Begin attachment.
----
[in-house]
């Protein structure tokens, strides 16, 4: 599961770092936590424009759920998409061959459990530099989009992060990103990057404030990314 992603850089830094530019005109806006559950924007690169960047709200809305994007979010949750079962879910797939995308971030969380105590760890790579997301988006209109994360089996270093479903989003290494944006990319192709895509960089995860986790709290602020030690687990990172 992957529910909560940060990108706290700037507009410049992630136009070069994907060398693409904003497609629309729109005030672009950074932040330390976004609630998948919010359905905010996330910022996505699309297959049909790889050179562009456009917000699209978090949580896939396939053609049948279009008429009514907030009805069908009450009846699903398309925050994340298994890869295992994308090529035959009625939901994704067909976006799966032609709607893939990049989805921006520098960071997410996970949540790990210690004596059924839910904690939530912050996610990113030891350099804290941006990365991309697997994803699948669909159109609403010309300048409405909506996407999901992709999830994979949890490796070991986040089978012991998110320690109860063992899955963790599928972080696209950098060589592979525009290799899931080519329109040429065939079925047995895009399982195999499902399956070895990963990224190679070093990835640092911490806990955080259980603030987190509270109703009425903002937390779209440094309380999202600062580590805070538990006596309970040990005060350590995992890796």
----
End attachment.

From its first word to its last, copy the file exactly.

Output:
[in-house]
């Protein structure tokens, strides 16, 4: 599961770092936590424009759920998409061959459990530099989009992060990103990057404030990314 992603850089830094530019005109806006559950924007690169960047709200809305994007979010949750079962879910797939995308971030969380105590760890790579997301988006209109994360089996270093479903989003290494944006990319192709895509960089995860986790709290602020030690687990990172 992957529910909560940060990108706290700037507009410049992630136009070069994907060398693409904003497609629309729109005030672009950074932040330390976004609630998948919010359905905010996330910022996505699309297959049909790889050179562009456009917000699209978090949580896939396939053609049948279009008429009514907030009805069908009450009846699903398309925050994340298994890869295992994308090529035959009625939901994704067909976006799966032609709607893939990049989805921006520098960071997410996970949540790990210690004596059924839910904690939530912050996610990113030891350099804290941006990365991309697997994803699948669909159109609403010309300048409405909506996407999901992709999830994979949890490796070991986040089978012991998110320690109860063992899955963790599928972080696209950098060589592979525009290799899931080519329109040429065939079925047995895009399982195999499902399956070895990963990224190679070093990835640092911490806990955080259980603030987190509270109703009425903002937390779209440094309380999202600062580590805070538990006596309970040990005060350590995992890796």